This is coming a bit late–most everybody has their power back by now. But I have a free moment to breathe, and I really have been hurting for something to scroll down the freakish zoot-suit-boogieing android post immediately below.
I live in the Connecticut valley, so the ice storm passed right over our heads without breaking a branch. There was a visible line on the sides of all the hills, at maybe six or seven hundred feet—a stark division between bare brown oak and black hemlock woods and a crystalline otherworld of steely, sparkling ice. Over the first couple days there was a rash of paranoid tree-felling along the street I live on, beautiful, perfectly healthy, centuries-old maples chainsawed into towering heaps of lumber for fear the next storm might bring them down and kill us all. I felt guiltily fortunate, hearing news reports about what had happened to people barely more than five miles away.
Then I had to drive up into the hills to the farm where I work.
It was unbelievable. There were miles-long sections of road where the top of every single tree on both shoulders had been sheared off fifteen feet up. Entire houses and yards were buried under fallen timber. National guard humvees rolled past with coal-gray chunks of slush clinging in their wheel-wells, utterly surreal against the frozen landscape. Dozens of electric company cranes moved in long, slow lines, surrounded by dead-eyed, frost-covered dudes in grey and orange.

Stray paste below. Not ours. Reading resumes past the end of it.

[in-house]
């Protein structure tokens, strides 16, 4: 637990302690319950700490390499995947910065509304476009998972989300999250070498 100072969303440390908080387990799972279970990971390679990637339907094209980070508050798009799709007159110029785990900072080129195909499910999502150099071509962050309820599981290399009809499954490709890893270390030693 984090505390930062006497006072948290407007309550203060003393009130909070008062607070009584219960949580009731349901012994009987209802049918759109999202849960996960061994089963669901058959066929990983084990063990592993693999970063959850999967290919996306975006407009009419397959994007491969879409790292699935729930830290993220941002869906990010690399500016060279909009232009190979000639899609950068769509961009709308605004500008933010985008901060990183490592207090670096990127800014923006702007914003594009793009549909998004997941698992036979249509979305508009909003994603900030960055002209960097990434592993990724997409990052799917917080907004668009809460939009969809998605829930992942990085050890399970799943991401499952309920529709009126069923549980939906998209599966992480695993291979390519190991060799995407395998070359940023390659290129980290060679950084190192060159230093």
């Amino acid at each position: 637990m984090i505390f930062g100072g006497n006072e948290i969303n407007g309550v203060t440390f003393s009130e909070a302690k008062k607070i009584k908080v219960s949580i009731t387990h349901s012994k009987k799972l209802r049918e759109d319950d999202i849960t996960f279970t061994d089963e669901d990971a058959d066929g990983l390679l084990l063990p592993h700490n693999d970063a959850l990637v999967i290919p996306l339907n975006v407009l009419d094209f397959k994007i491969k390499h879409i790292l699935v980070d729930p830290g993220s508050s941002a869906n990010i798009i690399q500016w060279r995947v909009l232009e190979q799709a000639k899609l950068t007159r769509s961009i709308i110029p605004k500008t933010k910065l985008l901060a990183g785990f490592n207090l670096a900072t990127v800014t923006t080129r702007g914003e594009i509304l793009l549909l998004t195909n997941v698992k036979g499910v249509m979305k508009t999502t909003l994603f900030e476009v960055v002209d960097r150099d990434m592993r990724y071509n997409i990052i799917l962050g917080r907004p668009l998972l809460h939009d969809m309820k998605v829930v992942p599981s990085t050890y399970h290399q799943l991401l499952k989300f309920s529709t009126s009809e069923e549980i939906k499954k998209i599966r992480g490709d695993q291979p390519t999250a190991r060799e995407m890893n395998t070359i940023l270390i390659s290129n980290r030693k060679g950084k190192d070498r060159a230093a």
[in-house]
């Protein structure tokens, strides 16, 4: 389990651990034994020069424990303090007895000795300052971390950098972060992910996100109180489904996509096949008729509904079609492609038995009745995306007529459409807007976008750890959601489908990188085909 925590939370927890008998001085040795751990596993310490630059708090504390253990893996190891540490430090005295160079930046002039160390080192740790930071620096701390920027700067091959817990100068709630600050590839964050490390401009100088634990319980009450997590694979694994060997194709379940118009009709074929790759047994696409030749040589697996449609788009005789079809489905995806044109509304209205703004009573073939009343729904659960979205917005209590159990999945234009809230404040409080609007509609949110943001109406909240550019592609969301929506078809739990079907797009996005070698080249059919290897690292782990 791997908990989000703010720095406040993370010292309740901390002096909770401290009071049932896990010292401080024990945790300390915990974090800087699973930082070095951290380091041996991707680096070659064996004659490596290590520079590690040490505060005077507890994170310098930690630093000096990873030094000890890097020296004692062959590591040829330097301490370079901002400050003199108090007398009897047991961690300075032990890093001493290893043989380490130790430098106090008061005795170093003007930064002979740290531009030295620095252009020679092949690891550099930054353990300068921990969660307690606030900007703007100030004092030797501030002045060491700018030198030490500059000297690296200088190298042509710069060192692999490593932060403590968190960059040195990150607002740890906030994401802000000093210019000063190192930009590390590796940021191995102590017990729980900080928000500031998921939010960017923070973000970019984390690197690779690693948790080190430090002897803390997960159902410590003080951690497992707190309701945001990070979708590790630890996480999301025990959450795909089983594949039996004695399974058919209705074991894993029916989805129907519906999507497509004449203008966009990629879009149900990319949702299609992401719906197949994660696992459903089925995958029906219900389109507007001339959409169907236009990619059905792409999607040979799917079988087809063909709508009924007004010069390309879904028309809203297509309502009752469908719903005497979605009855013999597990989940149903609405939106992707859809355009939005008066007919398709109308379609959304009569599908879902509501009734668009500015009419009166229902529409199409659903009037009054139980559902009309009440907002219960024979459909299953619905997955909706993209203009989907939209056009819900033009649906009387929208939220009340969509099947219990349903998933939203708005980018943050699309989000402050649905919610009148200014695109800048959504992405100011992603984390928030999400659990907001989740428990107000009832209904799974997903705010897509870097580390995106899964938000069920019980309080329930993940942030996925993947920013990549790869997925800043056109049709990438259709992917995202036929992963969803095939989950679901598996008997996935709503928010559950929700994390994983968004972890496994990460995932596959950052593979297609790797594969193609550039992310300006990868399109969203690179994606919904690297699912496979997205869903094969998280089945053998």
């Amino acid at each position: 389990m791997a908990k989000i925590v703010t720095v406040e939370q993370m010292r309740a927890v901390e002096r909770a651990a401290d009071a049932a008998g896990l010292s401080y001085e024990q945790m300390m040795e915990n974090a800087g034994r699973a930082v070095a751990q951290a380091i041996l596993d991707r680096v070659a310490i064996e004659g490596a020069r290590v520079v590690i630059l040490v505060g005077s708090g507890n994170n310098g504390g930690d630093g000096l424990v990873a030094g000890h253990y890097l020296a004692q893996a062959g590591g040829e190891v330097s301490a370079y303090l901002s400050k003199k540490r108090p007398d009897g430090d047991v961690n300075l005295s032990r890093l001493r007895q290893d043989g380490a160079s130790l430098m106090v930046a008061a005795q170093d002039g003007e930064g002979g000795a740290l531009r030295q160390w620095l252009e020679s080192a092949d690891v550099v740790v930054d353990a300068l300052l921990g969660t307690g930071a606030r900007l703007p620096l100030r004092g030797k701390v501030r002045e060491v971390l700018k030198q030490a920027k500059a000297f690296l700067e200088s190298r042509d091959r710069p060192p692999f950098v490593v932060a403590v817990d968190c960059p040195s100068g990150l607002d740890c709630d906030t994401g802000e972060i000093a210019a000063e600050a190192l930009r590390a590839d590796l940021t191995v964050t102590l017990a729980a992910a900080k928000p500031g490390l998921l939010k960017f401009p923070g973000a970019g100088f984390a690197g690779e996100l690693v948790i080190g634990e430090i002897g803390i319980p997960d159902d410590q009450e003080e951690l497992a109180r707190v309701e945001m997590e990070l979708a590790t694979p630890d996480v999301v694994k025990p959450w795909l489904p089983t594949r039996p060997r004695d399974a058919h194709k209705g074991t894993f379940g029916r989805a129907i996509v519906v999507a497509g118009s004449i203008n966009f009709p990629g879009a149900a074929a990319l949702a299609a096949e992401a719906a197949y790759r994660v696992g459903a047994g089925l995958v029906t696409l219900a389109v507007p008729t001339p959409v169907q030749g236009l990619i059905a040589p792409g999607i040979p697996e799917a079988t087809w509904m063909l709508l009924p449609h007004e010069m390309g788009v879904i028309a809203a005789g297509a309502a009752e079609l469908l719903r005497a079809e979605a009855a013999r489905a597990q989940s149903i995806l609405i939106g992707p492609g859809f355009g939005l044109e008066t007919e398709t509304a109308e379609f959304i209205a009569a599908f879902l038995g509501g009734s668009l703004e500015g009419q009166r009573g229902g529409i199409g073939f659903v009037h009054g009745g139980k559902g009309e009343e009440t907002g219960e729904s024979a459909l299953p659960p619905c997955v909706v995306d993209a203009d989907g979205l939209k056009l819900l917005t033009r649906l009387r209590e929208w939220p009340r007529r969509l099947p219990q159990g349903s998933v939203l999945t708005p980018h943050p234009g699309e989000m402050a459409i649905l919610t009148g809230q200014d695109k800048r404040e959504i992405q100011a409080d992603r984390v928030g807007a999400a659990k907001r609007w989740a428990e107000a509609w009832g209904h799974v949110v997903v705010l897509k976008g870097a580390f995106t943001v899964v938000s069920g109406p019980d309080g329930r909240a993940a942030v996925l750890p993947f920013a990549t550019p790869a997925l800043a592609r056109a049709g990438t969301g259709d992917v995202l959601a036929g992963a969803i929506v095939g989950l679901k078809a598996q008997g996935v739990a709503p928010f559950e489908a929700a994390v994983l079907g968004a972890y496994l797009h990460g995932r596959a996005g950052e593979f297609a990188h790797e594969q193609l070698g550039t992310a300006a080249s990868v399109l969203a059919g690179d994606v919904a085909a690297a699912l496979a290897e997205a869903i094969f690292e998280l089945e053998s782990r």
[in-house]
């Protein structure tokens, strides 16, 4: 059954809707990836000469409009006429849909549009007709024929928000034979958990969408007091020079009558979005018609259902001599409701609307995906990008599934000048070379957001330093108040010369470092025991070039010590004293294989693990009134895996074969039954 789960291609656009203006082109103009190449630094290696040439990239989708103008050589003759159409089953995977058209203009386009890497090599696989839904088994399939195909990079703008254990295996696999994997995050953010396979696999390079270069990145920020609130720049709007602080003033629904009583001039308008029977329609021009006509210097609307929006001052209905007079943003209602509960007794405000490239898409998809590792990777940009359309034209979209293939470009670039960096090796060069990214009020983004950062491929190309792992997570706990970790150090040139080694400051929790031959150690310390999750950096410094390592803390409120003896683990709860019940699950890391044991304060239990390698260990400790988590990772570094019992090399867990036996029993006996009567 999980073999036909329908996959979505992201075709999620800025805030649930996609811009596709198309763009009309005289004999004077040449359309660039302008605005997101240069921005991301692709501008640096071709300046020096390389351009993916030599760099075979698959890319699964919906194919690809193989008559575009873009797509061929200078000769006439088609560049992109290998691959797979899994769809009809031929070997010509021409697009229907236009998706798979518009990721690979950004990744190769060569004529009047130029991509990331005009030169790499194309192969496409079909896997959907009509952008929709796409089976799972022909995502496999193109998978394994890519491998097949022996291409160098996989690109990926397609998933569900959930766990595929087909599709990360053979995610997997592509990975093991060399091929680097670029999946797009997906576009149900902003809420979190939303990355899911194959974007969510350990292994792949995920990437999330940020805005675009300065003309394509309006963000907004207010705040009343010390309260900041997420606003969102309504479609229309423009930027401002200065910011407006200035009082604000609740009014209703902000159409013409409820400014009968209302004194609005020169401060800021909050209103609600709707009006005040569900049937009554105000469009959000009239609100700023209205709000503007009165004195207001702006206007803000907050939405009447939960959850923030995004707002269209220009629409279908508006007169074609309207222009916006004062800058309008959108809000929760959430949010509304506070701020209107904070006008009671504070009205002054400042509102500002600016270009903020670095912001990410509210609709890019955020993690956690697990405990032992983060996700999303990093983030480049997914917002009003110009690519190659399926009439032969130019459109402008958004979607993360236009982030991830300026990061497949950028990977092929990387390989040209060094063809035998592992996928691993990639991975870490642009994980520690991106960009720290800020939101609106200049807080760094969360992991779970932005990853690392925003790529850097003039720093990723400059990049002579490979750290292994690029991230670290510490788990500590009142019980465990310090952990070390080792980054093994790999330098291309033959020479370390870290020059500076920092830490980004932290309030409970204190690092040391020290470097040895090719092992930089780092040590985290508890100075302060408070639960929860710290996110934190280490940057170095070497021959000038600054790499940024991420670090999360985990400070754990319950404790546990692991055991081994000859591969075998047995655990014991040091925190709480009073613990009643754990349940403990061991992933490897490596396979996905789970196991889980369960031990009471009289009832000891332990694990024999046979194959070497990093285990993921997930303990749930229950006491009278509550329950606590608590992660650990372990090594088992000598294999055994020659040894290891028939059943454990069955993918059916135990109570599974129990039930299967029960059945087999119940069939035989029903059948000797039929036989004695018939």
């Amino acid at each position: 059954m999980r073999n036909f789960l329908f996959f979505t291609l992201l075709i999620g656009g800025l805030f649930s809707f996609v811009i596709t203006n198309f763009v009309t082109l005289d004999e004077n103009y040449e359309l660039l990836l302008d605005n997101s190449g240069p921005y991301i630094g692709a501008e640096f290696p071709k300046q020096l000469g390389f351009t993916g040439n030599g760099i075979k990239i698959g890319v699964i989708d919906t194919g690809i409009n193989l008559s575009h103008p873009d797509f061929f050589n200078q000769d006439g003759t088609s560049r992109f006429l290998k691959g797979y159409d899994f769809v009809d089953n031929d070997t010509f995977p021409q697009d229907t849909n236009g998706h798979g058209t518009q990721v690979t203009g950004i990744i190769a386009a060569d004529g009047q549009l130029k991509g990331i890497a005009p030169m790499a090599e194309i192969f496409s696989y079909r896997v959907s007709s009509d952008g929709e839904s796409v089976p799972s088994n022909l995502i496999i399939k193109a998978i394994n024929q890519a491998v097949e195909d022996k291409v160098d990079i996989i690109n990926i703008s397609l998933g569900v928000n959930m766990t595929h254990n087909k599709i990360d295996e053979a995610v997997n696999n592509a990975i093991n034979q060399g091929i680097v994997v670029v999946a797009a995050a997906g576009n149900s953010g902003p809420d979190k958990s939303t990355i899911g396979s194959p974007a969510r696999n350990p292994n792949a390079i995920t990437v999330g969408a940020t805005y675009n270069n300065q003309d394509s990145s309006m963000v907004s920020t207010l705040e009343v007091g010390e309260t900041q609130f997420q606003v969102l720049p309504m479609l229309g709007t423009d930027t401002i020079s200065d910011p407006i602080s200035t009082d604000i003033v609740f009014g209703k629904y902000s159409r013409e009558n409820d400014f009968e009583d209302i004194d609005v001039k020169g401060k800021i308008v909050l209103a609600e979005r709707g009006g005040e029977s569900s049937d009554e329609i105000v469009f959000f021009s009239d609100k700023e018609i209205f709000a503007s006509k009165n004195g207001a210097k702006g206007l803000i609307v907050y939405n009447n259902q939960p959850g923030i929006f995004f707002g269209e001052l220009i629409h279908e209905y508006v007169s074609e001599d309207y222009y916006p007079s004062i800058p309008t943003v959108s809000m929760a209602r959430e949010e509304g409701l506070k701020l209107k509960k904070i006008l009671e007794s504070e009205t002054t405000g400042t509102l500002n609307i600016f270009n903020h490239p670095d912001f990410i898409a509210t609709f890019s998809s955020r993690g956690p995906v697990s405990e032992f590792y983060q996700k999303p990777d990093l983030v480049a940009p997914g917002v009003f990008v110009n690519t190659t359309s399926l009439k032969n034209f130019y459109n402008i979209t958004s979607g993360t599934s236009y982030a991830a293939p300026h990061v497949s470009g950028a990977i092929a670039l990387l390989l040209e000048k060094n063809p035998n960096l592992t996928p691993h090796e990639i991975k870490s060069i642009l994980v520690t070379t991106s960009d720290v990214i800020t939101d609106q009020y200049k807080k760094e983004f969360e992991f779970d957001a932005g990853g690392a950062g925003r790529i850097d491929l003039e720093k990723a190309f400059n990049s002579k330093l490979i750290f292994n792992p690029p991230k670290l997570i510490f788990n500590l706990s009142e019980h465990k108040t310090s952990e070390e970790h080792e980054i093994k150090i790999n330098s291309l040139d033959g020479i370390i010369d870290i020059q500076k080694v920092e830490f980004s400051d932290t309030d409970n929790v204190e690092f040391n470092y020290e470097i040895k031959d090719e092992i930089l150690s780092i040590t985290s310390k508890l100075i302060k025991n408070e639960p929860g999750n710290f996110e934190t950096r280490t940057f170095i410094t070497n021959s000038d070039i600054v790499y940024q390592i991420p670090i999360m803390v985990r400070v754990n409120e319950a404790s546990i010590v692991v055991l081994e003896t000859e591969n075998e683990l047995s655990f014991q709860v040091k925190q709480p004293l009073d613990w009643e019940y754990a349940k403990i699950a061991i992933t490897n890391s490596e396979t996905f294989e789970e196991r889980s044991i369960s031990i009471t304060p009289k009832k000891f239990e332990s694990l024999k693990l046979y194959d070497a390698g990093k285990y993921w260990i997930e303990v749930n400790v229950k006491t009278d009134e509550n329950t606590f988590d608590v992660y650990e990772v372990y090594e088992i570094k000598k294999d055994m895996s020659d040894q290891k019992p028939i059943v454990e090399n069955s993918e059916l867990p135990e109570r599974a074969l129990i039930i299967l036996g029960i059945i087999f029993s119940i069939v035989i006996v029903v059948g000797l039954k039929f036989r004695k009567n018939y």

On the dirt road that leads to the farm, a huge tree-trunk had snapped almost completely in half, fell across the road and got caught in branches on other side, so that I had to drive underneath its horizontal trunk, swerving to avoid the low-hanging brush and praying that the whole thing wouldn’t choose that moment to fall and crush me.
At work, they had been without power for six days. We operated on a little gas generator, switching off every few hours between powering the refrigerator and oven to the computers and fax machine. I learned how to work the generator: a horrible roaring gremlin, like a lawnmower engine off its wheels, loud and awful-smelling. It gave me a new appreciation for electric power—and a potent sensibility of its limitations. Running a small hair-dryer (for shrink-wrapping herbal tinctures) at its lowest possible setting was enough to blow out the generator in three seconds flat.
We had our christmas party by candlelight, huddled close to the wood stove in hats and coats. At four, when it got too dark to see, everybody packed up and went home.
The local home-supply megastore, which had only opened the week before after overcoming vehement community resistance (and which I’ve been angrily boycotting in the vain hope it will go away and the marshes and pasture it replaced will magically reappear) sold out its supply of generators in two days.
“This is what it’s going to be like from now on,” my boss said. “People can’t rely on the power company anymore.”
I felt sick. The implication is there—the cause of all this. And gas-powered generators aren’t going to be the answer.
So I went home and tried to make myself feel better by filling out my christmas shopping list with LED and CFL light bulbs and solar-powered cellphone chargers and worm-powered home composting kits. It hasn’t quite worked. Maybe it’ll help to blog about it.
Here’s some other stuff I would have bought for people if I could budget it:
- OLPC Laptop
- Tesla Roadster
- Home hydroelectric
- Wood stove with catalytic converter
- Residential wind turbine
- Vegetable oil conversion for diesel cars
I’ll shut up now.